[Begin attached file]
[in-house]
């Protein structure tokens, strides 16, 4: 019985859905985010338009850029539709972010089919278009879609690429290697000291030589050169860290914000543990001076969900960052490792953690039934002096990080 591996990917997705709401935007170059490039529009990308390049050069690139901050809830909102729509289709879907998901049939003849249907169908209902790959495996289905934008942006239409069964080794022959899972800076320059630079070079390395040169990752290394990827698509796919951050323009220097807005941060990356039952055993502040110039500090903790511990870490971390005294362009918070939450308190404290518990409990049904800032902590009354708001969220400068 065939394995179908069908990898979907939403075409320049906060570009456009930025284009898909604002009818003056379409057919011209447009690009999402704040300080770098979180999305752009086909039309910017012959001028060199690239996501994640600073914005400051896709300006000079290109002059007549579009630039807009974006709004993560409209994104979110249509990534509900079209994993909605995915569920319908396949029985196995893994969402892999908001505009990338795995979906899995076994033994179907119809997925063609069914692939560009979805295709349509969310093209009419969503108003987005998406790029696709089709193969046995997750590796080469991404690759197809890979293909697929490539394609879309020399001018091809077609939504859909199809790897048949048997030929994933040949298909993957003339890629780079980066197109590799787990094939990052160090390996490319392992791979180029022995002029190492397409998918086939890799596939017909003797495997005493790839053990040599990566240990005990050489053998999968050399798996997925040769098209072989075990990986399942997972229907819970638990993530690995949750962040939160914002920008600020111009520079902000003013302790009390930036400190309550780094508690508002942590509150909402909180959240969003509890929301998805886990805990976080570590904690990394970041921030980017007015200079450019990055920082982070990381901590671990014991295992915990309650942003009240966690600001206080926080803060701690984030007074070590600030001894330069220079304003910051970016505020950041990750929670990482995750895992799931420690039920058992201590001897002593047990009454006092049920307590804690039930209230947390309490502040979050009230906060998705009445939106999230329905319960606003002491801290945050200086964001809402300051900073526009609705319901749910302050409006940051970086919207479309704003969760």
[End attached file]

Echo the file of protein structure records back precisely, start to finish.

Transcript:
[in-house]
């Protein structure tokens, strides 16, 4: 019985859905985010338009850029539709972010089919278009879609690429290697000291030589050169860290914000543990001076969900960052490792953690039934002096990080 591996990917997705709401935007170059490039529009990308390049050069690139901050809830909102729509289709879907998901049939003849249907169908209902790959495996289905934008942006239409069964080794022959899972800076320059630079070079390395040169990752290394990827698509796919951050323009220097807005941060990356039952055993502040110039500090903790511990870490971390005294362009918070939450308190404290518990409990049904800032902590009354708001969220400068 065939394995179908069908990898979907939403075409320049906060570009456009930025284009898909604002009818003056379409057919011209447009690009999402704040300080770098979180999305752009086909039309910017012959001028060199690239996501994640600073914005400051896709300006000079290109002059007549579009630039807009974006709004993560409209994104979110249509990534509900079209994993909605995915569920319908396949029985196995893994969402892999908001505009990338795995979906899995076994033994179907119809997925063609069914692939560009979805295709349509969310093209009419969503108003987005998406790029696709089709193969046995997750590796080469991404690759197809890979293909697929490539394609879309020399001018091809077609939504859909199809790897048949048997030929994933040949298909993957003339890629780079980066197109590799787990094939990052160090390996490319392992791979180029022995002029190492397409998918086939890799596939017909003797495997005493790839053990040599990566240990005990050489053998999968050399798996997925040769098209072989075990990986399942997972229907819970638990993530690995949750962040939160914002920008600020111009520079902000003013302790009390930036400190309550780094508690508002942590509150909402909180959240969003509890929301998805886990805990976080570590904690990394970041921030980017007015200079450019990055920082982070990381901590671990014991295992915990309650942003009240966690600001206080926080803060701690984030007074070590600030001894330069220079304003910051970016505020950041990750929670990482995750895992799931420690039920058992201590001897002593047990009454006092049920307590804690039930209230947390309490502040979050009230906060998705009445939106999230329905319960606003002491801290945050200086964001809402300051900073526009609705319901749910302050409006940051970086919207479309704003969760």